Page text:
9-Seek out the help of others. Don’t feel like you have to go it alone. Behavior change is much more palatable — and effective — when you have others walking alongside you. Enlist the help of a coach or counselor. Find a trusted friend or colleague who will speak the truth, and spur you along your new path. Choose a mentor and spend time learning from them.

10-Celebrate your wins. Congratulate yourself when you are able to own your role in conflict, and stop assigning blame. Big changes consist of small, day-to-day steps in the right direction. Try reflecting on your improvements at the end of each week, and keep a journal detailing your growth. Share your successes with a trusted friend, family member, or mentor and find ways to celebrate your growth.

Shifting habits such as blaming others can be difficult to do, and does not happen overnight. Offer yourself grace as you move in a new direction. You may never reach ‘perfection’ (does it even exist?), but keep moving, step by step, toward a new way of behaving. In doing so, you’ll begin to experience new levels of health in your relationships — and find that you actually can get along with others…even if you don’t agree with them!

“Everybody is responsible for their own actions. It’s easy to point the finger at somebody else, but a real man, a real woman, a real person knows when it’s time to take the blame and when to take responsibility for their own actions.”

— Marcus Smart

Leading with a coach approach

“The greatest good you can do another is not just share your riches, but reveal to him his own.” — Benjamin Franklin

Article contributed by Amy Sargent.

Very few situations create more resistance than the tasks we’re forced to do. Maybe it’s tracking expenses, or meeting with someone who makes you uncomfortable, or having to reach a sales quota to keep your job. When we have to do something, we often don’t want to, and find every excuse to avoid it. But when we’re motivated  and inspired to accomplish something, especially by intrinsic motivation (the type which draws from our internal values, resulting in ‘feel good’ rewards), we can hardly wait to get started.

More often than not, inspiration does not happen in isolation. Our motivation usually comes from others, often from someone in a leadership position. Think of the last great thing you accomplished. Did you complete the entire feat alone, or were there others who were part of the process, possibly by your side every step of the way, encouraging, bolstering, and inspiring you to be successful?

Some people seem to be gifted with the ability to see other’s potential and take action to help them be the best they can be.  In reality, the skill set they possess can be learned. These rare specimens show a genuine interest in helping others, and take the time it takes to thoroughly understand others’ hopes and dreams. They are able to help others recognize their strengths and also their areas of growth, understand their personal and professional values, and guide others toward moving past hurdles which may be tripping them up. They are able to give constructive and timely feedback when needed, and truly have a heart for the long-term development of others as they stretch toward excellence.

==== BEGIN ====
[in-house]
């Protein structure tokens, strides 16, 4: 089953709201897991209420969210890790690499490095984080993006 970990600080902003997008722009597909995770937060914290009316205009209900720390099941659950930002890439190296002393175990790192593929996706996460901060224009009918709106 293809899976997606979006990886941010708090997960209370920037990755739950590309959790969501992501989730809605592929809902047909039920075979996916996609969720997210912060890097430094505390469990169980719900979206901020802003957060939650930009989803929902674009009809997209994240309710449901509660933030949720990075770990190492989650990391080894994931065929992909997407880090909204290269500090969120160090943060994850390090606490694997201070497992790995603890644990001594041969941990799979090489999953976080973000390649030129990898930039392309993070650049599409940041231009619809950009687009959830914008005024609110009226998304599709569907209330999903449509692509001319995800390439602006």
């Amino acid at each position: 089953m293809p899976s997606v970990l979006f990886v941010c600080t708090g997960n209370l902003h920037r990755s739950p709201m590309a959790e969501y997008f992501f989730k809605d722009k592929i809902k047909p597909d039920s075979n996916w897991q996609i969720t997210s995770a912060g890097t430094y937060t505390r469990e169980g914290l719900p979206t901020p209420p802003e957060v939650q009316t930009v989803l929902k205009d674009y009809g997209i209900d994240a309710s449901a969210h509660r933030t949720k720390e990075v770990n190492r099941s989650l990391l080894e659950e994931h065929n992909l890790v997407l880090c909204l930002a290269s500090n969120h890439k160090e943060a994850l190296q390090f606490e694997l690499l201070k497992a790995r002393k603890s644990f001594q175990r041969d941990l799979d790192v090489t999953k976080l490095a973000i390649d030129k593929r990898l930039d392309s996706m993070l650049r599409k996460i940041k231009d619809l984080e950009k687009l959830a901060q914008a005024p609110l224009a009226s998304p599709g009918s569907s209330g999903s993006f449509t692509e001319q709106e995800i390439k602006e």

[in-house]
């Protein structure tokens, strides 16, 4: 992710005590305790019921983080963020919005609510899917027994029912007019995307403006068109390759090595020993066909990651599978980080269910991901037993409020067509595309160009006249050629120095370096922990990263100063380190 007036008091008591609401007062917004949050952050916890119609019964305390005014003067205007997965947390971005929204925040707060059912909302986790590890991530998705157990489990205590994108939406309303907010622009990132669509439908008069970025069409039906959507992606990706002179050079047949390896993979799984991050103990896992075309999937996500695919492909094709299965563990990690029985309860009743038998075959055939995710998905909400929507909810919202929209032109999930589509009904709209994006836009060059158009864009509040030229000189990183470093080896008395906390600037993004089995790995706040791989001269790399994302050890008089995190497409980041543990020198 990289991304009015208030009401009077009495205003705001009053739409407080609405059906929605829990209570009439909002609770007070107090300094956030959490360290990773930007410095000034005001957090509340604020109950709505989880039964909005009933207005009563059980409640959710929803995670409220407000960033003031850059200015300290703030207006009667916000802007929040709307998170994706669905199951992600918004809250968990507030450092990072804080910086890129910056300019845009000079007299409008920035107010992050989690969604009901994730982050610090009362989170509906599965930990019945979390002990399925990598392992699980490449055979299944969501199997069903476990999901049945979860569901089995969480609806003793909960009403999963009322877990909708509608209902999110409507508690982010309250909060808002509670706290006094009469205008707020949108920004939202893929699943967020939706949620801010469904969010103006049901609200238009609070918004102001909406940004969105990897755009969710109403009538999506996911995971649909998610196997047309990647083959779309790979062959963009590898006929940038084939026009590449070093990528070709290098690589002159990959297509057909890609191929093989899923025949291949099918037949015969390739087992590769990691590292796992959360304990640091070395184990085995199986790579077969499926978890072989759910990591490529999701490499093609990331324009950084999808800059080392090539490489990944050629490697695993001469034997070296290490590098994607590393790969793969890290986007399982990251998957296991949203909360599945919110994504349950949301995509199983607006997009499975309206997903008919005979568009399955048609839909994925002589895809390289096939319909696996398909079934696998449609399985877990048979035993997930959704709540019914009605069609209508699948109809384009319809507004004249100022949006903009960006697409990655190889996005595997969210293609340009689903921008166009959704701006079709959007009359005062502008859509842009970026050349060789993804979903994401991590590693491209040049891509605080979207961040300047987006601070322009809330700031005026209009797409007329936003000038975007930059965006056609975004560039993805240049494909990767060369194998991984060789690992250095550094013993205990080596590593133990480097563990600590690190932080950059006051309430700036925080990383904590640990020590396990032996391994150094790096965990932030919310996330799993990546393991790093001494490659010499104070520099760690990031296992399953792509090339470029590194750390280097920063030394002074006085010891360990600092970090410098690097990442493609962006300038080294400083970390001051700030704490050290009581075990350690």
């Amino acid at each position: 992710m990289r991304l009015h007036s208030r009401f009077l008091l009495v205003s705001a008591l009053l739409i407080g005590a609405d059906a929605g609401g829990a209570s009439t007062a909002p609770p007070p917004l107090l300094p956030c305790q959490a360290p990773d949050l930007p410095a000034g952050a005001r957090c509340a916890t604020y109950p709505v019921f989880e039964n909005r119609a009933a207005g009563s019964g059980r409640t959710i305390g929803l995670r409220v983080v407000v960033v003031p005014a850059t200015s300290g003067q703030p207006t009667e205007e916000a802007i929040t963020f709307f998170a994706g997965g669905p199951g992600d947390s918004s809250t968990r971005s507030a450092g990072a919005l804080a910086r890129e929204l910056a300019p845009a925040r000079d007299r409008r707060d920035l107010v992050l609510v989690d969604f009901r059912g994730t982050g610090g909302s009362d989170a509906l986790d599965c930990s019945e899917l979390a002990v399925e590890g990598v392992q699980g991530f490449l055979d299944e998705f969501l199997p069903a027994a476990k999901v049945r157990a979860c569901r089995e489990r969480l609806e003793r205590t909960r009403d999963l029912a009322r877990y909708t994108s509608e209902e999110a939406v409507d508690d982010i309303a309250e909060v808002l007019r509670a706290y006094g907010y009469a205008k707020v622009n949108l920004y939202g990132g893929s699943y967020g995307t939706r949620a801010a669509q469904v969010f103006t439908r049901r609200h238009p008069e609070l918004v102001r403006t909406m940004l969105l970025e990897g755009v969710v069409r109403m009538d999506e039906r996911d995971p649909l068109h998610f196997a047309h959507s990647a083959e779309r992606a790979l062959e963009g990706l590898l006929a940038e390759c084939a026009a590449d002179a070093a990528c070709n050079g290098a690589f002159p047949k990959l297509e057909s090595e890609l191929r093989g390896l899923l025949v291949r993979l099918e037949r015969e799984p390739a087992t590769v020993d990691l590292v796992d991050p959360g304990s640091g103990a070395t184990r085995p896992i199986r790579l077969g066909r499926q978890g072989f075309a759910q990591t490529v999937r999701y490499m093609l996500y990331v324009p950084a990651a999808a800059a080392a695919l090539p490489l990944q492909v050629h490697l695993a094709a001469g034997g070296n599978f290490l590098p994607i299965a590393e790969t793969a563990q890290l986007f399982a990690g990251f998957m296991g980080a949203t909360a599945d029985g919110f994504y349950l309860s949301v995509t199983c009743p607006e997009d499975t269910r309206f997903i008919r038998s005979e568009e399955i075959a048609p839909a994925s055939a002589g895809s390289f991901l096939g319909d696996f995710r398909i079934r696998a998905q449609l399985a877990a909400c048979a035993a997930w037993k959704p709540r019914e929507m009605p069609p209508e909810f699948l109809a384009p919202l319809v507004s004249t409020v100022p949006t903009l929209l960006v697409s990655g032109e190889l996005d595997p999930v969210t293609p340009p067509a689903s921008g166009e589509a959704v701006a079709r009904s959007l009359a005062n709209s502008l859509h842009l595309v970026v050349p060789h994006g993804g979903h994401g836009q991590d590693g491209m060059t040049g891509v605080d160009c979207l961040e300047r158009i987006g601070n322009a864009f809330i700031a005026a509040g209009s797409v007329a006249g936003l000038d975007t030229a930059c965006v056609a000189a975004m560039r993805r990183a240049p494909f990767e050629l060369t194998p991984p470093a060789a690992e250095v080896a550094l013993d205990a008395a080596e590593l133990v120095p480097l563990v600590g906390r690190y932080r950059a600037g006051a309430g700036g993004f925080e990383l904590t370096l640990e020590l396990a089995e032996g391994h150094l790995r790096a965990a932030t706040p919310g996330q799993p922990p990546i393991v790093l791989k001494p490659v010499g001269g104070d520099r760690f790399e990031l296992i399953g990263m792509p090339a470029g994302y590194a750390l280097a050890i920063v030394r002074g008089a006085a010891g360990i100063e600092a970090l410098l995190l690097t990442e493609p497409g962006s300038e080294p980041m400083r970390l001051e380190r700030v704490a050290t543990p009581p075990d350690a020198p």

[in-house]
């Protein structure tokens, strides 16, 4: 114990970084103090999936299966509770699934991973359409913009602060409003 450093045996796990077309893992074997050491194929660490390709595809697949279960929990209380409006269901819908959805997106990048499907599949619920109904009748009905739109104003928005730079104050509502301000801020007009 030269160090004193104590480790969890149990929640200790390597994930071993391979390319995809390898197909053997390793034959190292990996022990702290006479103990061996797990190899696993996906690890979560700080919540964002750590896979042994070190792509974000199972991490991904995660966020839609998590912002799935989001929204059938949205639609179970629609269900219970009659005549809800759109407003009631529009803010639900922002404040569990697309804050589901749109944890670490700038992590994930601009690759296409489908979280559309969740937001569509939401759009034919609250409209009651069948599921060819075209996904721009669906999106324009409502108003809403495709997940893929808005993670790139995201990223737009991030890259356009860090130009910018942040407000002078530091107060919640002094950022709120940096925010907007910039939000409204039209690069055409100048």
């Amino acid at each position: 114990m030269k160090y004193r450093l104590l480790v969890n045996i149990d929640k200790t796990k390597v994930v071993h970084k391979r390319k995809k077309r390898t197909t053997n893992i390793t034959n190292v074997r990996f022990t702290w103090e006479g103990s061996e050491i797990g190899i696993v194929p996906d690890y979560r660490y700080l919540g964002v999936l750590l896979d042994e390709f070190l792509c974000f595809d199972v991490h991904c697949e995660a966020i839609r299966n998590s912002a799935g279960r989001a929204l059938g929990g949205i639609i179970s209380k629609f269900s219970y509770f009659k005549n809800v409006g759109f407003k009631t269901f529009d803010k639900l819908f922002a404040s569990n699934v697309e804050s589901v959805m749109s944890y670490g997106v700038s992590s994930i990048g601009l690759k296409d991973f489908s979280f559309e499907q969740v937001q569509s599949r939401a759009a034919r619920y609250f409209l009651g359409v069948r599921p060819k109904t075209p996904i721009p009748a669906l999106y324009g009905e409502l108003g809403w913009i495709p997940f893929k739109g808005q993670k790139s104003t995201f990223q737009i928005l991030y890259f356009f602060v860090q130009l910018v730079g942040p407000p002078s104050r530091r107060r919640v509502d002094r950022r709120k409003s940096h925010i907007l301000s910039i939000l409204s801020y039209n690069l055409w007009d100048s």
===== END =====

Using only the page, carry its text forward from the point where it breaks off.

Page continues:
We call these people coaches, or mentors. And when these qualities show up in a leader, we’re inspired. Jack Welch said this, “Being a leader changes everything. Before you are a leader, success is all about you.  It’s about your performance, your contributions, about getting called upon and having the right answers. When you become a leader, success is all about growing others.  Your success as a leader comes not from what you do but from the reflected glory of the people you lead.”

The old style of leadership where the boss has all the answers can prove to be very demeaning to those who work with him/her.  When teammates don’t feel like they have a voice, or the environment is not a safe place to exercise their voice, they soon will shut down and not speak up.  This quickly makes the idea pool quite shallow. Because innovate employees are often some of the best, they will no longer be interested in working there.

How can you tell if you’re an old-style leader?  If you can say yes to the following, you may want to shift how you manage others:

  • You direct, dictate, and do most of the talking
  • You presume and assume
  • You manages only for results
  • You solve problems in isolation
  • When things go awry, you assign blame

“Sometimes a person just needs a little inspiration or a different thought to get them propelled in the right direction”. — Tondeleya Allen

On the other hand, leading with a coach approach can inspire and empower your best employees. What is a coach approach? Coaching is a developmental process designed to help individuals and teams achieve and sustain top performance in support of the organization’s goals. It’s a venue for promoting discovery, learning, growth and higher levels of performance. It’s a collaborative effort where the coach serves as a strategic thinking partner, and manager and employee think and plan together. Think of it as an ongoing partnership, a sustained alliance.